For the best view in all of Koh Phi Phi, head up out of town to the Viewpoint, where you can get a birds eye view of the island from over 500 ft. up. From here, you can continue around the back of the mountain towards Long Beach as well as to Runtee Beach, which while I did not make it to, looked to be the most pristine, undeveloped spot on the island. If I were to give anyone advice for Koh Phi Phi, I’d say skip Maya Bay and spend the money on a private long-tail boat to Runtee instead.
Finally rounding out our time on the island, we submitted to the party-minded subculture and headed out to Legacy Bar and restaurant for a half-moon party throwdown. An incredibly talented guitar player from Kuala Lumpur serenaded the crowd who had come early for the advertised free dinner buffet (duh…) , and the night progressed on from there into the usual fire dancing and booze fueled blur that an (insert moon phase here) moon party offers. While many younger revelers made the all night binge ’til dawn at various half-moon parties around town, us old timers called it a night around 1am with some late night kebabs, banana Thai pancakes, and a morning date with some Ibuprofen.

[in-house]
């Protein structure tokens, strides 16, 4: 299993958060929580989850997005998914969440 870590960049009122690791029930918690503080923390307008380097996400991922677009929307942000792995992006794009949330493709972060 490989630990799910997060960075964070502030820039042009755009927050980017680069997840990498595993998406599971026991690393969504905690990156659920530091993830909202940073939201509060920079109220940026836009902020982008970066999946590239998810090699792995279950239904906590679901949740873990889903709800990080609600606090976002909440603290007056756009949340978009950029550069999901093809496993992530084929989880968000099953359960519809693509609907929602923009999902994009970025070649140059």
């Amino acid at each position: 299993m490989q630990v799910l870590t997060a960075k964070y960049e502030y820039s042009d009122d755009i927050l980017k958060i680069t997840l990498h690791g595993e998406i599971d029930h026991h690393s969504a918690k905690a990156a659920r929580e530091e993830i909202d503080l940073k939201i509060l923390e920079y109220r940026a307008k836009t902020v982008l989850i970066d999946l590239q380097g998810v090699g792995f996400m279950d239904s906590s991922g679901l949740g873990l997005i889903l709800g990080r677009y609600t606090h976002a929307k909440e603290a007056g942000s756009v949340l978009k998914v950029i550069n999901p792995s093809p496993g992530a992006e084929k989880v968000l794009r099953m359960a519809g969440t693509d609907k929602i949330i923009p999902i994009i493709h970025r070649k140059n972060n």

If nothing else, besides the striking natural beauty, Koh Phi Phi reminded us that we’re simply not 20 year-old backpackers, anymore. And believe it or not, we’re actually really alright with that.